Charles Louis de Montesquieu


Modern philosophy

Montesquieu was a French philosopher of the 18th century (1689-1755). He is known for his work The Spirit of the Laws, but also Persian Letters. Born at the Château de la Brède, near Bordeaux, he became a councillor in the Bordeaux parliament. An inheritance enabled him to leave his position as soon as he could, and he developed a passion for science, politics and philosophy. However, his works, praised throughout Europe, were placed on the Index. He began contributing to the Encyclopédie shortly before his death.

Montesquieu's works summarised on this site

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The Spirit of the Laws

In The Spirit of the Laws, Montesquieu identifies the different types of government (monarchy, aristocracy, republic...) and shows which type of law corresponds to each


Here are the essential books if you wish to gain a better understanding of this author's thought:

Paul A. Rahe, Montesquieu and the Logic of Liberty, New Haven: Yale University Press, 2009.
Keegan Callanan, Montesquieu’s Liberalism and the Problem of Universal Politics, New York: Cambridge University Press, 2018.
Sharon R. Krause, The Rule of Law in Montesquieu, Cambridge University Press, 2021.
Keegan Callanan and Sharon Ruth Krause (eds.), The Cambridge Companion to Montesquieu, Cambridge University Press, 2023.
Vickie B. Sullivan, Montesquieu and the Despotic Ideas of Europe: an interpretation of "The Spirit of the laws", University of Chicago Press, 2017.

Recommended videos

Conferences, symposiums, radio broadcasts... here are 10 videos that will help you better understand Montesquieu's thought.

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Biography: life of Montesquieu


Charles Louis de Montesquieu was born in 1689 at the Château de la Brède in Gironde, near Bordeaux, into a family belonging to the noblesse de robe. His mother died when he was seven years old.

He was educated at Juilly, in Seine et Marne, then at the Collège d'Harcourt in Paris.

In 1708, he enrolled at the Faculty of Law in Bordeaux. After obtaining his law degree, he became a lawyer. He settled in Paris and frequented intellectual circles.

When his father died in 1713, he inherited the château of la Brède.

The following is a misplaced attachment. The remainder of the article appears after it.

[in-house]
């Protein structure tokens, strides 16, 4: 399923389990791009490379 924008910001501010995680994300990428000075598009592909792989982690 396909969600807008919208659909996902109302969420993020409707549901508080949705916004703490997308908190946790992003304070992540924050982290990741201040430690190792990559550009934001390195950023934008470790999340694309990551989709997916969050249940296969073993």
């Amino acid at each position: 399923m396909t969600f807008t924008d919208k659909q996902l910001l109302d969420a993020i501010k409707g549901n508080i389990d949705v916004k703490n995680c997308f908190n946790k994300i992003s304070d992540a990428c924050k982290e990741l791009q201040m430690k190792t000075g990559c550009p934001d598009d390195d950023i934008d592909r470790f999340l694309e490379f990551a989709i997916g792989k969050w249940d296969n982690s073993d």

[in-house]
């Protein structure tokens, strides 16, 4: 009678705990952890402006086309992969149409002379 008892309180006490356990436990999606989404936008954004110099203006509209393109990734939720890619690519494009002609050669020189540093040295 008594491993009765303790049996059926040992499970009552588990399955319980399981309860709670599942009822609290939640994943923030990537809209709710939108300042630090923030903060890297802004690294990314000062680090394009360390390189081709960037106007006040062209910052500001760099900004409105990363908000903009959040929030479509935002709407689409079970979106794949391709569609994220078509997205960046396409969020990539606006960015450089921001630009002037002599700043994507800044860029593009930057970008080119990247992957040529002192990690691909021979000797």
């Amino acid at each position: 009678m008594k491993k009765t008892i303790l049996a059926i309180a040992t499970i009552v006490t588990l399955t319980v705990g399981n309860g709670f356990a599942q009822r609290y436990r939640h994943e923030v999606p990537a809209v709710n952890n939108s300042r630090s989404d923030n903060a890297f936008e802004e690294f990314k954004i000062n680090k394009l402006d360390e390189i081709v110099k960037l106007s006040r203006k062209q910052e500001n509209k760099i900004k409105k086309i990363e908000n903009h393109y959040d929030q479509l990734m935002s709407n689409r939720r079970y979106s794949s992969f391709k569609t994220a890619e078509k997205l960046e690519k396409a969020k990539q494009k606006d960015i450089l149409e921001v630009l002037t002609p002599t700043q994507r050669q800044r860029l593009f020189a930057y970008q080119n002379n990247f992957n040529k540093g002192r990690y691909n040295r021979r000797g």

At the age of twenty-five, he was appointed councillor to the Parliament of Bordeaux. A year later, in 1715, he married Jeanne de Lartigue, a marriage that provided him with a substantial dowry.

On the death of his uncle, he inherited a real fortune, as well as the title of Baron de Montesquieu and the office of President à mortier of the Bordeaux Parliament, which he eventually sold, to pay off debts.

He wrote his first work of political philosophy: Dissertation On The Policy Of The Romans In Religious Matters. This first essay, with no real depth, went unnoticed.


Portrait of Montesquieu
Portrait of Montesquieu

He first became interested in the sciences and carried out a few experiments; he was elected to the Bordeaux Academy of Sciences. He wrote works on physics and medicine.

His literary temperament then took over, and at the age of 32 he wrote the Persian Letters, which appeared anonymously in Amsterdam in 1721. The work met with great success, and he was soon recognised as its author.

This opened the doors of the Parisian salons to him. He stayed in the capital for seven years.

Elected to the Académie française, he began to travel throughout Europe: Austria, Germany, Italy... He resided for a year and a half in England, where he was initiated into Freemasonry.

He studied the various political, economic and other aspects of the countries he visited. This gave him the material to write his Reflections on the Causes of the Rise and Fall of the Roman Empire, a monumental work that tells the story of the Roman Empire, from its foundation to its fall.

Beyond that, he planned to write a much more important work.

It would take him fourteen years to write it. In 1748, he put the finishing touches to his fundamental work: The Spirit of Laws.

It was published, again anonymously, in Geneva, a free country where there was less censorship than in France.

It was a huge success: the book was immediately translated into every language and there were twenty-two editions in eighteen months.

However, Montesquieu suffered numerous attacks, which led him to write a Defense of The Spirit of Law. This was not enough to prevent the book from being banned by the Catholic Church, which put it on the Index. The Faculty of Theology at the Sorbonne censured 17 propositions contained in this work.

The Spirit of Laws had a profound influence on the thinking of its time. For example, several decades later, the drafters of the Constitution of 1791 would draw inspiration from its ideas, in particular the famous separation of the three powers (executive, legislative and judicial) which would define the democratic regime.

End of life

Montesquieu continued his travels throughout Europe: Hungary, Austria, Italy, etc. He was appointed director of the Académie française.

Almost blind, he takes part in the project of the Encyclopaedia, and thus gives it the fame attached to his name. He was responsible for writing the "taste" article, but died before he could complete it; it was finished by Voltaire.

He devoted the last years of his life to rereading and correcting certain passages of The Spirit of Laws.

In 1755, he died of a high fever and was buried in the church of Saint Sulpice in Paris.

Main works

Persian Letters
Reflections on the Causes of the Rise and Fall of the Roman Empire
The Spirit of Laws